Parental mental health and risk of poor mental health and death by suicide in offspring: a population-wide data-linkage study

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Dermot O'Reilly Aideen Maguire
Published online: Aug 29, 2018


Introduction
Suicide is a major public health concern and identifying those most at risk is vital to ensure the implementation of effective interventions. There are known associations between parental and sibling mental health but little is known on the effect of parental mental on a child’s risk of death by suicide.


Objectives and Approach
This population-wide data linkage study utilised data from the 2011 Northern Ireland Census linked to 5 years’ death records (2011-2015) to construct multi-level regression models to determine if children living with parents with poor self-rated mental health are at an increased risk of poor mental health themselves and whether they are at an increased risk of death by suicide.


Results
Of the 618,970 individuals who live with their parents, 13.7% live with parents with poor mental health, 11.6% have poor mental health themselves and 0.1% (n=225) died by suicide. Living with a parent with poor mental health was associated with likelihood of poor mental health in children. After adjustment for age, gender, physical illness, socio-economic status and own mental health status, children with 1 parent with poor mental health were 67% more likely to die by suicide compared to children of parents with good mental health (OR=1.67, 95%CI 1.19, 2.33). The effect size increases for children living with 2 parents with poor mental health.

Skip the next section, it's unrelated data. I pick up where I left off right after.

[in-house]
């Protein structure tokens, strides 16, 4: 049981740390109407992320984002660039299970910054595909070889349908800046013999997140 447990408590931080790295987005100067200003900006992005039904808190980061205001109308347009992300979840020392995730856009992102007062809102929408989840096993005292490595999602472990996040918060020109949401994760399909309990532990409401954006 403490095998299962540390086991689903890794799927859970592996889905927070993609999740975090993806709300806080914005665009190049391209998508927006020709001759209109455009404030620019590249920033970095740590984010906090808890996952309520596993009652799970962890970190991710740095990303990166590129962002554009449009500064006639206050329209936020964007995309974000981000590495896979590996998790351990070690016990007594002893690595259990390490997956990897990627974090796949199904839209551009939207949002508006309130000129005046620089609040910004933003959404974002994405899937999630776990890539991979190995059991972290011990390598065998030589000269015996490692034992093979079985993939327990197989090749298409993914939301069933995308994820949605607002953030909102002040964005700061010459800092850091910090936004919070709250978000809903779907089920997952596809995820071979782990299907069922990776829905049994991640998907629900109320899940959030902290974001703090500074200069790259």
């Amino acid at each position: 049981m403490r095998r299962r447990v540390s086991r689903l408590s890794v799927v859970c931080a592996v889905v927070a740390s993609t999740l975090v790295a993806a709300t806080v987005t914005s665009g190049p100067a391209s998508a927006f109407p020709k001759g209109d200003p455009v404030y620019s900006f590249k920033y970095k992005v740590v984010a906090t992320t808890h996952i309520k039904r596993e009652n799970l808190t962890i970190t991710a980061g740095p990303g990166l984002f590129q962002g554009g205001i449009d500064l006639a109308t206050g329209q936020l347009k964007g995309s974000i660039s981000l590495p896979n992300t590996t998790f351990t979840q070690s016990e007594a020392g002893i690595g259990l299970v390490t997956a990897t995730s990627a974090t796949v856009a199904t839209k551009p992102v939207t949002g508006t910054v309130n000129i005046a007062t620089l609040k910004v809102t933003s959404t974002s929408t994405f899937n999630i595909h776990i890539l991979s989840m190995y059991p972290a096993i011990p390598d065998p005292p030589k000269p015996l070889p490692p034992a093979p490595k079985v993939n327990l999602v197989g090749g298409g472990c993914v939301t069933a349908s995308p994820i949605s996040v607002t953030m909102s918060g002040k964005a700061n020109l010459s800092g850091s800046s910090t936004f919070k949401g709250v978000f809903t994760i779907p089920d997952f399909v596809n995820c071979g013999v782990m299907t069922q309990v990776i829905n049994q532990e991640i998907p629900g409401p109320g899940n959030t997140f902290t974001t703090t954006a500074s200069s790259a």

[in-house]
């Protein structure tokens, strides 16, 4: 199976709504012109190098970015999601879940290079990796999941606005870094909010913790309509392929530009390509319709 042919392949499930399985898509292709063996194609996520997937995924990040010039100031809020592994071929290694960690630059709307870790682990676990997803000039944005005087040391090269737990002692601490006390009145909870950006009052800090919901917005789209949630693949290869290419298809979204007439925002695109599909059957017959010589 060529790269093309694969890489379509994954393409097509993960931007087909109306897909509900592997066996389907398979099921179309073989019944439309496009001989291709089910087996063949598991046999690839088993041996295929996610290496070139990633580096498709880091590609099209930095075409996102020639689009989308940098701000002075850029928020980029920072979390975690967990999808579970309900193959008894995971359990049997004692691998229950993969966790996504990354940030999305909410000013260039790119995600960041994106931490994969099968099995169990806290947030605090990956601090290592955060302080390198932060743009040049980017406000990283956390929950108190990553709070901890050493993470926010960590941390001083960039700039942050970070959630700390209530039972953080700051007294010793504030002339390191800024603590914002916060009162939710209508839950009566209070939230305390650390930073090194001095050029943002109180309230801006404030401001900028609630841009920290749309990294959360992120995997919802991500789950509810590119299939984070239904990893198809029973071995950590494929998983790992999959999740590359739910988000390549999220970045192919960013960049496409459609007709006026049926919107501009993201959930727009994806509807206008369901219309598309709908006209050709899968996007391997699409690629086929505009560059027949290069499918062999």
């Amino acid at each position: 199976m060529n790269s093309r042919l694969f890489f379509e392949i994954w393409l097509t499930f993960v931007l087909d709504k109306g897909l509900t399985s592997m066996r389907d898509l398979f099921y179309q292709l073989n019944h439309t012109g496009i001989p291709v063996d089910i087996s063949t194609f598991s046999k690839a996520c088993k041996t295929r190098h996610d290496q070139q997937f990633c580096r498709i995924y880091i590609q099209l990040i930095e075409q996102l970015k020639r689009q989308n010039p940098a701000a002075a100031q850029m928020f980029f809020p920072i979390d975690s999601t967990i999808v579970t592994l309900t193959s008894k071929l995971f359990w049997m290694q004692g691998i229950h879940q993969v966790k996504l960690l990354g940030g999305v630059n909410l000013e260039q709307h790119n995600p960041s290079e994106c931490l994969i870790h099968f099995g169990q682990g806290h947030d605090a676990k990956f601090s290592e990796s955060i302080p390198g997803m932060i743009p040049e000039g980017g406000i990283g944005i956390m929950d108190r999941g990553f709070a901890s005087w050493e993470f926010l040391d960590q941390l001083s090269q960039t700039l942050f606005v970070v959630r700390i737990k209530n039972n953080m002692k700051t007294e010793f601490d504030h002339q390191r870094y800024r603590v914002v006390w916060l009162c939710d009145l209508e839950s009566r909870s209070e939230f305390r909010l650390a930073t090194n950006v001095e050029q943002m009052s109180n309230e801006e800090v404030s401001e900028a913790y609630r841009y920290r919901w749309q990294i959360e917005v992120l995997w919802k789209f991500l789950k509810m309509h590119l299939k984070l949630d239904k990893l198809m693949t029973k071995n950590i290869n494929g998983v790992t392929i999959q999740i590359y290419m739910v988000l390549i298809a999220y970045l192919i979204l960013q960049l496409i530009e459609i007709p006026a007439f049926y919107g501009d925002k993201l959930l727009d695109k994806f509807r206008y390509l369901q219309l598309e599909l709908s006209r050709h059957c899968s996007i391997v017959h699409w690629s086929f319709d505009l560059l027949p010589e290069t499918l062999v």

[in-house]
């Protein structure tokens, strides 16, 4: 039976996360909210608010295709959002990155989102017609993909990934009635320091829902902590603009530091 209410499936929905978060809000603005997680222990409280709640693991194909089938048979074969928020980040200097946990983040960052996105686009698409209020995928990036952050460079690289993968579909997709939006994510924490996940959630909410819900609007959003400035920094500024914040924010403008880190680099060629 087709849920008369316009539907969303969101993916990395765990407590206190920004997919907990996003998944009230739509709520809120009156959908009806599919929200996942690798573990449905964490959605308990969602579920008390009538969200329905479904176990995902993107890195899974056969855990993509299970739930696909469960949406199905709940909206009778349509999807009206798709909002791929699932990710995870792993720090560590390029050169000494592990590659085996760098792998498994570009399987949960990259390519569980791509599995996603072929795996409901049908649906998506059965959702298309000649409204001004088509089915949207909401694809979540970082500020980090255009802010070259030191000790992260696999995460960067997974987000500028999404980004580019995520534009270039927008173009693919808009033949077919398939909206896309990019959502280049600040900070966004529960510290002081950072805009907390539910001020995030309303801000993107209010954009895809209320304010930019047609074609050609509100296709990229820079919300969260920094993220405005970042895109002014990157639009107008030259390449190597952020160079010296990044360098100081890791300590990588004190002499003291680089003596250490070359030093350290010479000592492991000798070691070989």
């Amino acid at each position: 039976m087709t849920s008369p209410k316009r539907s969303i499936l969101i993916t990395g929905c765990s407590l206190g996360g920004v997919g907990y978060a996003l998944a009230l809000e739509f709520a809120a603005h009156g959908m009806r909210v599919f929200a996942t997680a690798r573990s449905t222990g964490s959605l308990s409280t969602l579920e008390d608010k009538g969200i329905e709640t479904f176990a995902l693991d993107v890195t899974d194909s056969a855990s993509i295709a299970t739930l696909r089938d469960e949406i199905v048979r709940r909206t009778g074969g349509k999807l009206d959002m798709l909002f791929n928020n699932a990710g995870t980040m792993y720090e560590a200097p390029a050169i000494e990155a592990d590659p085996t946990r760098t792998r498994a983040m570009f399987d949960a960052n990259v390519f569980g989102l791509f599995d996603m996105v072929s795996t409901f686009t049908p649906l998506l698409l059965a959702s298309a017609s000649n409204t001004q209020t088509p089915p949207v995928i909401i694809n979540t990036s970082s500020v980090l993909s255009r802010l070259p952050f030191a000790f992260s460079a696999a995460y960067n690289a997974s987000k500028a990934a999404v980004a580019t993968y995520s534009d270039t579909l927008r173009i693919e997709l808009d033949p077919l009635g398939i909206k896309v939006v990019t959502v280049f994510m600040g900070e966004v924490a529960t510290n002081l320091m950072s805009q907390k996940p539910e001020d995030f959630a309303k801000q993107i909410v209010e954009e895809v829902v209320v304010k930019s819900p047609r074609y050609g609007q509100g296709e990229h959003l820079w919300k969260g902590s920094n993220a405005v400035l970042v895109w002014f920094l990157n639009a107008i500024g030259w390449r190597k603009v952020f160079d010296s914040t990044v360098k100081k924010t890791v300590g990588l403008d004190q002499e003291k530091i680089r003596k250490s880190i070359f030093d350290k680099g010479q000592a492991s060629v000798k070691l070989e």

Conclusion/Implications
Parental mental health is associated with a child’s suicide risk even after adjustment for their own mental health status. This is an at-risk group.


Introduction

Suicide is a major public health concern and identifying those most at risk is vital to ensure the implementation of effective interventions. There are known associations between parental and sibling mental health but little is known on the effect of parental mental on a child’s risk of death by suicide.

Objectives and Approach

This population-wide data linkage study utilised data from the 2011 Northern Ireland Census linked to 5 years’ death records (2011-2015) to construct multi-level regression models to determine if children living with parents with poor self-rated mental health are at an increased risk of poor mental health themselves and whether they are at an increased risk of death by suicide.

Results

Of the 618,970 individuals who live with their parents, 13.7% live with parents with poor mental health, 11.6% have poor mental health themselves and 0.1% (n=225) died by suicide. Living with a parent with poor mental health was associated with likelihood of poor mental health in children. After adjustment for age, gender, physical illness, socio-economic status and own mental health status, children with 1 parent with poor mental health were 67% more likely to die by suicide compared to children of parents with good mental health (OR=1.67, 95%CI 1.19, 2.33). The effect size increases for children living with 2 parents with poor mental health.

Conclusion/Implications

Parental mental health is associated with a child’s suicide risk even after adjustment for their own mental health status. This is an at-risk group.

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